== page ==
Sarcopenia is a Greek word means loss of muscles (sarx: flesh and penia: loss). This disease affects elderly people which can lead to physical disability, poor life quality, and death in some cases.
According to the Center of Disease Control (CDC), Sarcopenia is a condition that is responsible for 51% hospitalisations of elderly between 70-80 years old.
High Risk Groups
Sarcopenia is shown to be higher in type II diabetes patients. Also, the prevalence of Sarcopenia and Sarcopenic Obesity is higher in patients with metabolic syndrome.
- The prevalence of Sarcopenia in US and Europe ranges 5-13% in patients of 60 –70 years, and 11% – 50% in those over 80 years.
- In New Mexico, a study showed that the prevalence of Sarcopenia is 15% in males and 24% in females at 65-70 years, and 50% in both sexes over 80 years.
- In the Asian countries, it has been seen that the incidence ranges from 8 – 22% in females and 6 – 23% in males.
Causes of Sarcopenia
Primary Sarcopenia is age-related degeneration of the lean body mass and overall musculoskeletal system. Following factors trigger and lead to progression of the age related Sarcopenia.
- Decrease number of muscle satellite cells and motor neurons.
- Decrease in hormonal secretions as growth hormone and sex hormones.
- Decrease in mitochondrial functions.
- Increase production of inflammatory cytokines.
- Loss of appetite, weight loss, and decrease the ability of body to synthesize muscle proteins.
- Secondary Sarcopenia occurs due to inadequate physical activity and exercises which leads to muscle loss especially in lower extremities.
- It may also occur due to presence of diseases and other body disorders as:
- Major organ failure (kidney, liver, heart and brain)
- Malignant cancer
- Endocrine system disorder
- Nutritional disorders can also trigger development of Secondary Sarcopenia. Following factors are responsible:
- Low intake of proteins
- Lack of antioxidants and polyunsaturated fatty acids
Diagnosis of Sarcopenia
- Deuterated creatinine (D3-creatine) has been presented as a technique providing a quite direct quantification of muscle mass. It was shown that D3-creatinine was associated with physical performance and functional outcomes in older adults.
- Also, appendicular lean mass quantified by dual X-ray absorptiometry (DXA) has a modest association with functional outcomes.
- Diagnosis can also be done by using CT scan and MRI. This is through estimation of ratio between fat and free fat muscle mass.
- Dual X-ray Absorptiometry (DXA) may also be used for the diagnosis of the same by the measurement of the fat mass and the skeletal mass.
- The difference in the precision of the data obtained by means of DXA and CT or MRI is less than 5%.
The presence of Sarcopenia has been reported to result in a:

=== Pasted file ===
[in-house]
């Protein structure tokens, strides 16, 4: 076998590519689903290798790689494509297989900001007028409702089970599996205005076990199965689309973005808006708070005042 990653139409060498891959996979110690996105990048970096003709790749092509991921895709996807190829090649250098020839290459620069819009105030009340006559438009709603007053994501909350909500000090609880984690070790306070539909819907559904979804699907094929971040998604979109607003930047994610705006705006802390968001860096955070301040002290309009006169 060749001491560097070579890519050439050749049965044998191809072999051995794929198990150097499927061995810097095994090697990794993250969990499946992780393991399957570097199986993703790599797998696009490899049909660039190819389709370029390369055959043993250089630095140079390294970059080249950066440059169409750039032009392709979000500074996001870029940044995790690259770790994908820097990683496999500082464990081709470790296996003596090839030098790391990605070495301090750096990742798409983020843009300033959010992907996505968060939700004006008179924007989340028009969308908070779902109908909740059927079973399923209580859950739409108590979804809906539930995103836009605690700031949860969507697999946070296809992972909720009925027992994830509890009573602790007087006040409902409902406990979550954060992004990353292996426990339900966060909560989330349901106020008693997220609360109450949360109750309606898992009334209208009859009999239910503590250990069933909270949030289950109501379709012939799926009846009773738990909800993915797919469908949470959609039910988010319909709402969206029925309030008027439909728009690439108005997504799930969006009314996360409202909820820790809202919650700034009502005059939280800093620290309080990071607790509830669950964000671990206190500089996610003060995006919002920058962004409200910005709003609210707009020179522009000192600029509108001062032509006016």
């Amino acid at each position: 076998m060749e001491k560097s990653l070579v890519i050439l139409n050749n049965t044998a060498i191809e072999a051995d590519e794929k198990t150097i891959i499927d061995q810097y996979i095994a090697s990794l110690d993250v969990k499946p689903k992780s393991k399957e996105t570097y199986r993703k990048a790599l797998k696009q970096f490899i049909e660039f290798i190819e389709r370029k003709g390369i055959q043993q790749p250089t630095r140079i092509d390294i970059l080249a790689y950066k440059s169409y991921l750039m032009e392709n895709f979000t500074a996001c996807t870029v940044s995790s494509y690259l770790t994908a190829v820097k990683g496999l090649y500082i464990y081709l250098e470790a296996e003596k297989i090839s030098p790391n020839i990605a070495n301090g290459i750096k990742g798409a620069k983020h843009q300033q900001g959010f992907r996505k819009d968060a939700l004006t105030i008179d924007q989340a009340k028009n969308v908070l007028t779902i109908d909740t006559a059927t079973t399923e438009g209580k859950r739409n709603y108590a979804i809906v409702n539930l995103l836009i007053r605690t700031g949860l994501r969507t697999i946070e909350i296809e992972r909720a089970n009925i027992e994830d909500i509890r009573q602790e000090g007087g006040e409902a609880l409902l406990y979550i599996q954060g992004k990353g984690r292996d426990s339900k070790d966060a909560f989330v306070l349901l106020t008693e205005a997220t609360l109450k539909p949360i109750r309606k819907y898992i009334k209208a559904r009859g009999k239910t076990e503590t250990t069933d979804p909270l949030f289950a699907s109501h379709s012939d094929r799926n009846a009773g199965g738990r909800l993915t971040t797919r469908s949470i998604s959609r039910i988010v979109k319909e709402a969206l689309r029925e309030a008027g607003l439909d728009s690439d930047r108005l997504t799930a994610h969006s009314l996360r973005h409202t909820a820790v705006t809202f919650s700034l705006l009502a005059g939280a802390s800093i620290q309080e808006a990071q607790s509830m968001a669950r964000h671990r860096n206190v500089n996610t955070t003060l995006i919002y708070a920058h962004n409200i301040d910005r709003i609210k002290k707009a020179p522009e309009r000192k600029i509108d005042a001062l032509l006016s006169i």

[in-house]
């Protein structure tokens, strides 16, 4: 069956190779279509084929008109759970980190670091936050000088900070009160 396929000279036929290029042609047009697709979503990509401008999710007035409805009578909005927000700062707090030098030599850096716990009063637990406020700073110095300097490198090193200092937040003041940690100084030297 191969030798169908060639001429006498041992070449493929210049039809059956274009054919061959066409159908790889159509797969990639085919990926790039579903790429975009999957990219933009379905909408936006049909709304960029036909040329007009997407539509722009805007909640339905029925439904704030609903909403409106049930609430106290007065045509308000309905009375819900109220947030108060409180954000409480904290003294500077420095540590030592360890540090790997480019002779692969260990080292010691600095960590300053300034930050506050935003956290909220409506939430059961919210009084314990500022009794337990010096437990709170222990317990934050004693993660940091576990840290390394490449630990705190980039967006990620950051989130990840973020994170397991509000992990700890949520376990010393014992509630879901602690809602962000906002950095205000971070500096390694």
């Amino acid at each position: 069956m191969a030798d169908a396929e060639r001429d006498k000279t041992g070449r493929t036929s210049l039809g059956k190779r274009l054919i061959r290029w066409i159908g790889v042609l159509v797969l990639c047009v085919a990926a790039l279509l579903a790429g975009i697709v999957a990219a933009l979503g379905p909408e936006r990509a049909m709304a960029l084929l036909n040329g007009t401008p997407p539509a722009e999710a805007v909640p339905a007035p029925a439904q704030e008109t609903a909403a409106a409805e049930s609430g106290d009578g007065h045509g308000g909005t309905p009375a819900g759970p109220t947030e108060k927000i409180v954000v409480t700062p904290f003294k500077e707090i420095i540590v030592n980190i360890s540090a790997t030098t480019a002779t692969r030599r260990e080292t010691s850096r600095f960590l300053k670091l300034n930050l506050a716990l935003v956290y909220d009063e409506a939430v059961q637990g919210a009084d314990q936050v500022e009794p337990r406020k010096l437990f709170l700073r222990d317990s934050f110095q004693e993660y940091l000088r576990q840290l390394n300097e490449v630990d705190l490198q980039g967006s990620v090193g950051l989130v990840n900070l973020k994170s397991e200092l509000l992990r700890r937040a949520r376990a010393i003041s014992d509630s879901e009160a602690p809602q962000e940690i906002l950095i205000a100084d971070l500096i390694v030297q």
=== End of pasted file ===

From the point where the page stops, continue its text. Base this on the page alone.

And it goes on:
- Lower quality of life
- Higher risk of falls
- Higher risk of sustaining fractures after falling
- Decline of cognitive function
- Peripheral artery disease
Also, the risk of dyslipidemia and cardiovascular death was reported to be higher in people with Sarcopenia, especially in Sarcopenic obesity patients.
Management of Sarcopenia
Training sessions of aerobic or anaerobic exercise are useful for increasing muscle strength, muscle mass, and bone density.
Training sessions should be held for 30 minutes three to four times a week for 10 -12 weeks.
A study showed combination of exercise with fish oil in diet has improved muscle strength and size in Sarcopenic women.
- Low protein intake ≤ 0.45g/kg/day showed to have negative impact on lean muscle and physical performance.
- Studies suggested that 1.2-1.5 g/kg/day is adequate for elderly, 0.8 g/kg/day for middle age.
Protein Metabolism and Muscle Generation
- A recent study found the optimal amount of protein to be 25-30 g per meal and it should be equally distributed in all the meals of the day.
- Protein metabolism nearly plateaus after intake of 30 g per meal.
- So, addition of more proteins does not stimulate of protein synthesis in a muscle tissue.
Medication and Supplements
Vitamin D supplementation is important for patients with Sarcopenia. Studies are conducted to show its safety profile.
It has been studied that sex hormones as Tertosterone and Estrogen can help to increase the muscle strength to some extent due to their anabolic effects. However, side effects related to malignant growth or metabolic disorders were also observed with the use of hormones. Additionally, they were found to be ineffective in other studies.
Additionally, growth hormone has been studied to show positive effect on muscle growth and strength. Growth hormone decreases with age, hence replacement shows good results in some cases. However, it has also been studied to promote fluid retention and orthostatic hypotension as the side effects.
Highlights from the 2019 International Congress on Frailty and Sarcopenia Research, Journal of Frailty and Aging.